R v Andrews; CA (Crim Div) (Roch LJ, Laws, Butterfield JJ) 14 Oct 1998.
WHERE THERE was no suggestion that potential jurors in a criminal trial might have an interest in the case, such as having lost money in transactions which formed the basis of the trial, the questioning of jurors either orally or by use of a questionnaire was, save in the most exceptional circumstances, to be avoided. There was an assumption in English law that jurors would be faithful to their oaths to return true verdicts in accordance with the evidence.
Ronald Thwaites QC, RWG Threlfall (Registrar of Criminal Appeals) for the appellant; David Crigman QC, Robert Juckes (CPS) for the Crown.
R v F; CA (Crim Div) (Roch LJ, Potts, Butterfield JJ) 15 Oct 1998.
THE "LURKING doubt" approach, which had been applied when all the factors in an appeal against conviction were considered cumulatively to render a conviction unsafe, was no longer a proper approach. Parliament had laid down a simple test in s 2(1) of the Criminal Appeal Act 1968 as amended by the Criminal Appeal Act 1995, which was that the court should allow an appeal against conviction if it thought the conviction unsafe, and should dismiss such an appeal in any other case. It was undesirable to place a gloss on the test formulated by Parliament which had the advantage of brevity and simplicity.
Henry Blaxland (Registrar of Criminal Appeals) for the appellant; Stephen Bailey (CPS) for the Crown.
Re SC (a minor); Fam Div (Wall J) 16 Oct 1998.
THE ONLY person who could apply under the Adoption Act 1976 to revoke an order freeing a child for adoption was a former parent, i.e. a birth parent who had not made a declaration under s 18(6) of the Act that he or she preferred not to be involved in future questions concerning the adoption. Where such a declaration had been made, therefore, it was neither open to the adoption agency to apply to revoke the freeing order nor open to the court to make a care order whilst the order freeing the child for adoption remained in place. Since there was an unintended lacuna in the 1976 Act, it was open to the court to exercise the inherent jurisdiction to discharge the freeing order if that were in the best interests of the child.
Yvonne Coppel for the local authority; Anthony Hayden for the birth mother; Robin Spon-Smith as amicus curiae.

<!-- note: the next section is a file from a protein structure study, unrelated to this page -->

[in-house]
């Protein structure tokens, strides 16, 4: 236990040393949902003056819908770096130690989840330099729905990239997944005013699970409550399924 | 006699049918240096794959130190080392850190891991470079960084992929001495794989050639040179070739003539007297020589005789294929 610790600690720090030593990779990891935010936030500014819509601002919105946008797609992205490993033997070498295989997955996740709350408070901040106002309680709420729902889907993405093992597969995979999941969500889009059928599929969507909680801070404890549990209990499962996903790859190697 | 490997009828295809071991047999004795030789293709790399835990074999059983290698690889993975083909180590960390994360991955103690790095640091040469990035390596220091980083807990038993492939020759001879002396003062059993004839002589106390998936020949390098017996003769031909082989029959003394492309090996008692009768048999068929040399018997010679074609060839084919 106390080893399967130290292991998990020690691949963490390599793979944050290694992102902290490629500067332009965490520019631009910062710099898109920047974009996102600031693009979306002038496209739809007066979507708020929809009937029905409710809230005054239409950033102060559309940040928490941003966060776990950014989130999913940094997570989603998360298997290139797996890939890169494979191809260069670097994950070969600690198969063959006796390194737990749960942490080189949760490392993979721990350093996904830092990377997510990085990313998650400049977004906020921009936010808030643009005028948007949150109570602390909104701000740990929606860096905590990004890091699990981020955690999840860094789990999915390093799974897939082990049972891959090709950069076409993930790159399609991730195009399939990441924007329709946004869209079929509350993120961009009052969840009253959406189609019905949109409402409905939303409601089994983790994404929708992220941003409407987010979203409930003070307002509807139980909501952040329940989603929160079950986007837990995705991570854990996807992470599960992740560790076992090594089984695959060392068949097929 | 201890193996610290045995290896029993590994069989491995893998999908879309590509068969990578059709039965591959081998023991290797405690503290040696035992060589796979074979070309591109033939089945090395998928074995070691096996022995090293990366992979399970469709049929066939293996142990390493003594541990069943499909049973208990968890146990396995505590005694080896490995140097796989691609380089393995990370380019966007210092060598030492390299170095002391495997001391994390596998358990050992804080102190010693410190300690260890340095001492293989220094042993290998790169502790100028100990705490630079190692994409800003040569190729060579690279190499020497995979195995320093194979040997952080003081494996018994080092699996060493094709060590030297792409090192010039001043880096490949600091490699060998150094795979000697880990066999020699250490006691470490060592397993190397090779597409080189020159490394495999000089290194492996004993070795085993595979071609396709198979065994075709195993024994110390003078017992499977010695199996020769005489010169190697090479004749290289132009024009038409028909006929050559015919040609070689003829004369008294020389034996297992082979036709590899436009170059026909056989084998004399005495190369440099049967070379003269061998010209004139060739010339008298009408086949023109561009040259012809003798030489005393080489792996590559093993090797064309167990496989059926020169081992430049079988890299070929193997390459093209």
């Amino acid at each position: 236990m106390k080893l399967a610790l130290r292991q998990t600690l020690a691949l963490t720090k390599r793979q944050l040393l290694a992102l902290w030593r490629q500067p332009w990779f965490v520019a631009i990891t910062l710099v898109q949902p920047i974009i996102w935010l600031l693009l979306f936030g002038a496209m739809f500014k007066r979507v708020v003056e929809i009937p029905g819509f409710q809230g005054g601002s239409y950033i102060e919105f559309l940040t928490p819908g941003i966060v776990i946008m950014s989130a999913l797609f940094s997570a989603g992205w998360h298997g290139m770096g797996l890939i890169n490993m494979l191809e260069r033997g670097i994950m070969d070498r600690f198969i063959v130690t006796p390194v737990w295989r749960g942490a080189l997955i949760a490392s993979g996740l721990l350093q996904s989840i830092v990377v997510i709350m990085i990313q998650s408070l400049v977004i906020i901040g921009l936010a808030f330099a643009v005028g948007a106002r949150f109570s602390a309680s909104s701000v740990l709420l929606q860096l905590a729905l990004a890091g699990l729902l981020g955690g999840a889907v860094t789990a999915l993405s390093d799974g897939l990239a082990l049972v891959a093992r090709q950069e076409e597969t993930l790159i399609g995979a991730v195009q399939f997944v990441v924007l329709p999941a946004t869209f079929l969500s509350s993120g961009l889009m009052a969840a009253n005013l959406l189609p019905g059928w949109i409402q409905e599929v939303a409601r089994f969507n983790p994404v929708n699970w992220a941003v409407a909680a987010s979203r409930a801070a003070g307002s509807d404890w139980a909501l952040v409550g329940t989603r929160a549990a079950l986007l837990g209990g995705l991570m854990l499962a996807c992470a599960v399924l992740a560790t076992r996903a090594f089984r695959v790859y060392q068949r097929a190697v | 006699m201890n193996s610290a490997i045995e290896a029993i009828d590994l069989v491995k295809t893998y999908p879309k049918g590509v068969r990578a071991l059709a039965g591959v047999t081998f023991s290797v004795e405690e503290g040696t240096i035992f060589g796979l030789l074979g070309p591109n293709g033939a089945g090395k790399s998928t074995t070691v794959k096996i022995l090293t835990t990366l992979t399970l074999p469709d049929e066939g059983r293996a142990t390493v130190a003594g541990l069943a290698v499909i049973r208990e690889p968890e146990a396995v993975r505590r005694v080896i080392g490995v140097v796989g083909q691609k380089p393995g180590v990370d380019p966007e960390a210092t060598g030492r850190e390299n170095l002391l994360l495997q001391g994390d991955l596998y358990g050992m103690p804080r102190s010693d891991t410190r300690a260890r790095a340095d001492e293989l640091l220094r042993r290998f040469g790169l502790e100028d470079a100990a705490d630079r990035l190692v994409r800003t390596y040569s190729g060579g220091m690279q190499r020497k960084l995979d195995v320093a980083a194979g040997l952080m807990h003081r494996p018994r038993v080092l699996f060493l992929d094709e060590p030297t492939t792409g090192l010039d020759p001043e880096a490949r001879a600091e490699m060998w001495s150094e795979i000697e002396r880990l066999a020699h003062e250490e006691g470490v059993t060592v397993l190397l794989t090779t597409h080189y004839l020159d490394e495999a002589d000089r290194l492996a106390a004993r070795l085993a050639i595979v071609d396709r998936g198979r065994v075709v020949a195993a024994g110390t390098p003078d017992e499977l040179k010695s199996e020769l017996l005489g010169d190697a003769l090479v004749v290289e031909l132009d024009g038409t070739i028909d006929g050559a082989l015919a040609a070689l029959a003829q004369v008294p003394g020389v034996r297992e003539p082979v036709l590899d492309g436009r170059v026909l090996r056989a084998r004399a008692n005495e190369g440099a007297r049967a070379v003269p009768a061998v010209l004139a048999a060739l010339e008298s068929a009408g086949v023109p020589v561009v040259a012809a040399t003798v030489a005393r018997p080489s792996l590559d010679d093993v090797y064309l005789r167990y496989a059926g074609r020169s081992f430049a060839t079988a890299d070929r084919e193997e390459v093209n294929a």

Credit Suisse First Boston (Europe) Ltd v Lister; CA (Simon Brown, Aldous, Clarke LJJ) 16 Oct 1998.
THE EFFECT of Council Directive (EEC) 77/187 (the Acquired Rights Directive) and the Transfer of Undertakings (Protection of Employment) Regulations 1981 was to prohibit an employee from waiving any right conferred on him by the directive, namely those rights conferred on him by the terms of his contract of employment with the transferor of the undertaking, even if the benefit of such a right was set off by a favourable amendment so as to leave the employee no worse off overall.
Michael Burton QC, Nicholas Randall (Clifford Chance) for the plaintiff; Andrew Clarke QC (Warner Cranston) for the defendant.
Smithkline Beecham Biologicals SA v Connaught Laboratories Inc; Ch Div (Laddie J) 30 Oct 1998.
ON AN application under RSC Ord 24 r 14A for leave to use documents which had been subject to a confidentially agrement, it was a question of fact whether the documents in issue had been read to or by the court, or referred to, in open court, and only if that issue were determined in the affirmative would the documents be treated as in the public domain. When a matter came on for oral hearing the skeleton arguments and all the derivative documents referred to in them were not automatically deemed to have been referred to in open court. It would not generally be right for a judge to release documents which would otherwise be under an embargo to a foreign court or tribunal because he had been told that without them that court or tribunal was incapable of doing justice.
David Young QC, Adrian Speck (Stringer Saul) for the petitioner; Roger Henderson QC, Daniel Alexander (Bird & Bird) for the respondent.